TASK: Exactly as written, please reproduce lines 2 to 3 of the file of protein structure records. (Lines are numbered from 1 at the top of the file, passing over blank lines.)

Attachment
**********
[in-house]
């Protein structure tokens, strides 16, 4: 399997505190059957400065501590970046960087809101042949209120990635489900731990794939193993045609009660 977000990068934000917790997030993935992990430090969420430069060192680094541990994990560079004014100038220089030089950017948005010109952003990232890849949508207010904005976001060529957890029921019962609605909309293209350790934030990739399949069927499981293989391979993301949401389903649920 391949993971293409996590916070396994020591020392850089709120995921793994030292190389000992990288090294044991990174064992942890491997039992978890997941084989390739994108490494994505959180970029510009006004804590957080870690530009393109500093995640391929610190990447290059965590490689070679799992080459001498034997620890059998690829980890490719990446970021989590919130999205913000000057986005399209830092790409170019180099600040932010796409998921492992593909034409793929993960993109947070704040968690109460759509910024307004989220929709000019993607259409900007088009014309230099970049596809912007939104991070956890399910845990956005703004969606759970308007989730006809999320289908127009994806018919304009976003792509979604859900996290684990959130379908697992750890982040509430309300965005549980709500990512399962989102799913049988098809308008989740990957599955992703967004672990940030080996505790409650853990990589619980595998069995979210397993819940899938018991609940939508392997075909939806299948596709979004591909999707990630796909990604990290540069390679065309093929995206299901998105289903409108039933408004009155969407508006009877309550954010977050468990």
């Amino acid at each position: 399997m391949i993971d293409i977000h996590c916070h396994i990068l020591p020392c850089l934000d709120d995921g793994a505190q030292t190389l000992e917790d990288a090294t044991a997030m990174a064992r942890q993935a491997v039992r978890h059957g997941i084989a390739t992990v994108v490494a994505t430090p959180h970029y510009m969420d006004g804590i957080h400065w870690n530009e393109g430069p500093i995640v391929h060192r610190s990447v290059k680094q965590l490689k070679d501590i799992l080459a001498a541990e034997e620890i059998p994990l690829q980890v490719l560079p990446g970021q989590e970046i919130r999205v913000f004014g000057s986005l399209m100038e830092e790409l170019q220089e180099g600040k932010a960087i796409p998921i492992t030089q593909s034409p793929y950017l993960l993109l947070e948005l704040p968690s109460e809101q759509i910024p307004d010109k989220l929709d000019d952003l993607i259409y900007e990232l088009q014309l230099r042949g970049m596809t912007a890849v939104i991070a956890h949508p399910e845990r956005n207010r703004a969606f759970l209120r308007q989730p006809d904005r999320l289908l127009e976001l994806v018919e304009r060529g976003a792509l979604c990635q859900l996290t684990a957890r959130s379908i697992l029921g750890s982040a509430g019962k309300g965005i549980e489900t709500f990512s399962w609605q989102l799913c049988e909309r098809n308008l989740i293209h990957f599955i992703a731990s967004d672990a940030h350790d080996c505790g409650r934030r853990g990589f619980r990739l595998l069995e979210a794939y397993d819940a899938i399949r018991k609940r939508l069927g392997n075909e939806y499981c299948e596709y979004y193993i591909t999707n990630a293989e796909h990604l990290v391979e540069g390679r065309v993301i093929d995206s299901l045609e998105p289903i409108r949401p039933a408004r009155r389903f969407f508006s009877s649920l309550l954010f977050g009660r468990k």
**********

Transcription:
């Protein structure tokens, strides 16, 4: 399997505190059957400065501590970046960087809101042949209120990635489900731990794939193993045609009660 977000990068934000917790997030993935992990430090969420430069060192680094541990994990560079004014100038220089030089950017948005010109952003990232890849949508207010904005976001060529957890029921019962609605909309293209350790934030990739399949069927499981293989391979993301949401389903649920 391949993971293409996590916070396994020591020392850089709120995921793994030292190389000992990288090294044991990174064992942890491997039992978890997941084989390739994108490494994505959180970029510009006004804590957080870690530009393109500093995640391929610190990447290059965590490689070679799992080459001498034997620890059998690829980890490719990446970021989590919130999205913000000057986005399209830092790409170019180099600040932010796409998921492992593909034409793929993960993109947070704040968690109460759509910024307004989220929709000019993607259409900007088009014309230099970049596809912007939104991070956890399910845990956005703004969606759970308007989730006809999320289908127009994806018919304009976003792509979604859900996290684990959130379908697992750890982040509430309300965005549980709500990512399962989102799913049988098809308008989740990957599955992703967004672990940030080996505790409650853990990589619980595998069995979210397993819940899938018991609940939508392997075909939806299948596709979004591909999707990630796909990604990290540069390679065309093929995206299901998105289903409108039933408004009155969407508006009877309550954010977050468990």
């Amino acid at each position: 399997m391949i993971d293409i977000h996590c916070h396994i990068l020591p020392c850089l934000d709120d995921g793994a505190q030292t190389l000992e917790d990288a090294t044991a997030m990174a064992r942890q993935a491997v039992r978890h059957g997941i084989a390739t992990v994108v490494a994505t430090p959180h970029y510009m969420d006004g804590i957080h400065w870690n530009e393109g430069p500093i995640v391929h060192r610190s990447v290059k680094q965590l490689k070679d501590i799992l080459a001498a541990e034997e620890i059998p994990l690829q980890v490719l560079p990446g970021q989590e970046i919130r999205v913000f004014g000057s986005l399209m100038e830092e790409l170019q220089e180099g600040k932010a960087i796409p998921i492992t030089q593909s034409p793929y950017l993960l993109l947070e948005l704040p968690s109460e809101q759509i910024p307004d010109k989220l929709d000019d952003l993607i259409y900007e990232l088009q014309l230099r042949g970049m596809t912007a890849v939104i991070a956890h949508p399910e845990r956005n207010r703004a969606f759970l209120r308007q989730p006809d904005r999320l289908l127009e976001l994806v018919e304009r060529g976003a792509l979604c990635q859900l996290t684990a957890r959130s379908i697992l029921g750890s982040a509430g019962k309300g965005i549980e489900t709500f990512s399962w609605q989102l799913c049988e909309r098809n308008l989740i293209h990957f599955i992703a731990s967004d672990a940030h350790d080996c505790g409650r934030r853990g990589f619980r990739l595998l069995e979210a794939y397993d819940a899938i399949r018991k609940r939508l069927g392997n075909e939806y499981c299948e596709y979004y193993i591909t999707n990630a293989e796909h990604l990290v391979e540069g390679r065309v993301i093929d995206s299901l045609e998105p289903i409108r949401p039933a408004r009155r389903f969407f508006s009877s649920l309550l954010f977050g009660r468990k």